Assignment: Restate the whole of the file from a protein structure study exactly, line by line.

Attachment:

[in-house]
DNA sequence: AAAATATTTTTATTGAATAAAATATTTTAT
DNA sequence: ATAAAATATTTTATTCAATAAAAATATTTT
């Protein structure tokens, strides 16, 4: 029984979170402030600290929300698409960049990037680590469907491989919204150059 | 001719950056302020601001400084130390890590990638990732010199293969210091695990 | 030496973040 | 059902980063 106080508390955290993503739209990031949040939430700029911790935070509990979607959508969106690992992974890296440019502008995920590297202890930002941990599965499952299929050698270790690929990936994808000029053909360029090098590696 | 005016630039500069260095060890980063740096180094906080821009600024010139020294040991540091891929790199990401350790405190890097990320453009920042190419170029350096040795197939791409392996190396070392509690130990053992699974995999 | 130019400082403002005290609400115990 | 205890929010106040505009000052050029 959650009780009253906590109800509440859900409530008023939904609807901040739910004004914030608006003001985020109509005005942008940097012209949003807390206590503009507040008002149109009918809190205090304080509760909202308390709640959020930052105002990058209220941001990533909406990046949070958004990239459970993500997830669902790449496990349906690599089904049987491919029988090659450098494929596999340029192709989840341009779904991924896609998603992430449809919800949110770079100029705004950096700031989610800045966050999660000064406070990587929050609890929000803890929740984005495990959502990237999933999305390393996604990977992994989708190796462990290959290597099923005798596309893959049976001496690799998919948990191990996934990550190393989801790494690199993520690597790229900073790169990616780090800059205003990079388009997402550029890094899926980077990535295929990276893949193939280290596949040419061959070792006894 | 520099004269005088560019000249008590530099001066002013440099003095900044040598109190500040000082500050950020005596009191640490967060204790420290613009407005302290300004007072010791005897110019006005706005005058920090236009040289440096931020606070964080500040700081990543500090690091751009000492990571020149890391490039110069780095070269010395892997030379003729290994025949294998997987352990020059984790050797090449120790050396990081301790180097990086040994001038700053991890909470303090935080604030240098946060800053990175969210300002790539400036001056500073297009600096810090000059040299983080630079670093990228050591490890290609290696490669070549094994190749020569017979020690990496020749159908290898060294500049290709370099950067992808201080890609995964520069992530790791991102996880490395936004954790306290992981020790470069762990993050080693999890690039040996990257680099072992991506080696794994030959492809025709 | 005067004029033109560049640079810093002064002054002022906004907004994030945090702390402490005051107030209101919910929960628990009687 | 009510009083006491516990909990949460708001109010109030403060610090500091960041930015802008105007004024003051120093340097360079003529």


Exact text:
[in-house]
DNA sequence: AAAATATTTTTATTGAATAAAATATTTTAT
DNA sequence: ATAAAATATTTTATTCAATAAAAATATTTT
């Protein structure tokens, strides 16, 4: 029984979170402030600290929300698409960049990037680590469907491989919204150059 | 001719950056302020601001400084130390890590990638990732010199293969210091695990 | 030496973040 | 059902980063 106080508390955290993503739209990031949040939430700029911790935070509990979607959508969106690992992974890296440019502008995920590297202890930002941990599965499952299929050698270790690929990936994808000029053909360029090098590696 | 005016630039500069260095060890980063740096180094906080821009600024010139020294040991540091891929790199990401350790405190890097990320453009920042190419170029350096040795197939791409392996190396070392509690130990053992699974995999 | 130019400082403002005290609400115990 | 205890929010106040505009000052050029 959650009780009253906590109800509440859900409530008023939904609807901040739910004004914030608006003001985020109509005005942008940097012209949003807390206590503009507040008002149109009918809190205090304080509760909202308390709640959020930052105002990058209220941001990533909406990046949070958004990239459970993500997830669902790449496990349906690599089904049987491919029988090659450098494929596999340029192709989840341009779904991924896609998603992430449809919800949110770079100029705004950096700031989610800045966050999660000064406070990587929050609890929000803890929740984005495990959502990237999933999305390393996604990977992994989708190796462990290959290597099923005798596309893959049976001496690799998919948990191990996934990550190393989801790494690199993520690597790229900073790169990616780090800059205003990079388009997402550029890094899926980077990535295929990276893949193939280290596949040419061959070792006894 | 520099004269005088560019000249008590530099001066002013440099003095900044040598109190500040000082500050950020005596009191640490967060204790420290613009407005302290300004007072010791005897110019006005706005005058920090236009040289440096931020606070964080500040700081990543500090690091751009000492990571020149890391490039110069780095070269010395892997030379003729290994025949294998997987352990020059984790050797090449120790050396990081301790180097990086040994001038700053991890909470303090935080604030240098946060800053990175969210300002790539400036001056500073297009600096810090000059040299983080630079670093990228050591490890290609290696490669070549094994190749020569017979020690990496020749159908290898060294500049290709370099950067992808201080890609995964520069992530790791991102996880490395936004954790306290992981020790470069762990993050080693999890690039040996990257680099072992991506080696794994030959492809025709 | 005067004029033109560049640079810093002064002054002022906004907004994030945090702390402490005051107030209101919910929960628990009687 | 009510009083006491516990909990949460708001109010109030403060610090500091960041930015802008105007004024003051120093340097360079003529």